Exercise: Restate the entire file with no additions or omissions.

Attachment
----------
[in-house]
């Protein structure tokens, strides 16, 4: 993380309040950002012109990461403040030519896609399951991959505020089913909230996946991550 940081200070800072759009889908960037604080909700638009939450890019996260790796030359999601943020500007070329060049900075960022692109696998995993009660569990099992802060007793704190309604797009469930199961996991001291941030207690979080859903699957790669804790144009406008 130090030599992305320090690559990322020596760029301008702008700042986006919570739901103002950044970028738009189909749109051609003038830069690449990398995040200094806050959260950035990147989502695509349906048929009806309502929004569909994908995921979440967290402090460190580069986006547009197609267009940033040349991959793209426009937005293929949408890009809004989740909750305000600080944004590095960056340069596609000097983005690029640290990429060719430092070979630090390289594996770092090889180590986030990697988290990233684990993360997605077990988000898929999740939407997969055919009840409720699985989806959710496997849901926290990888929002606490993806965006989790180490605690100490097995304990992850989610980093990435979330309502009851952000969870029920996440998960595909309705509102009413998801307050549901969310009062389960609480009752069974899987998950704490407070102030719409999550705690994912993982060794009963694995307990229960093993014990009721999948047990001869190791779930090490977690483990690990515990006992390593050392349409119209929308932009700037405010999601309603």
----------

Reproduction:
[in-house]
């Protein structure tokens, strides 16, 4: 993380309040950002012109990461403040030519896609399951991959505020089913909230996946991550 940081200070800072759009889908960037604080909700638009939450890019996260790796030359999601943020500007070329060049900075960022692109696998995993009660569990099992802060007793704190309604797009469930199961996991001291941030207690979080859903699957790669804790144009406008 130090030599992305320090690559990322020596760029301008702008700042986006919570739901103002950044970028738009189909749109051609003038830069690449990398995040200094806050959260950035990147989502695509349906048929009806309502929004569909994908995921979440967290402090460190580069986006547009197609267009940033040349991959793209426009937005293929949408890009809004989740909750305000600080944004590095960056340069596609000097983005690029640290990429060719430092070979630090390289594996770092090889180590986030990697988290990233684990993360997605077990988000898929999740939407997969055919009840409720699985989806959710496997849901926290990888929002606490993806965006989790180490605690100490097995304990992850989610980093990435979330309502009851952000969870029920996440998960595909309705509102009413998801307050549901969310009062389960609480009752069974899987998950704490407070102030719409999550705690994912993982060794009963694995307990229960093993014990009721999948047990001869190791779930090490977690483990690990515990006992390593050392349409119209929308932009700037405010999601309603």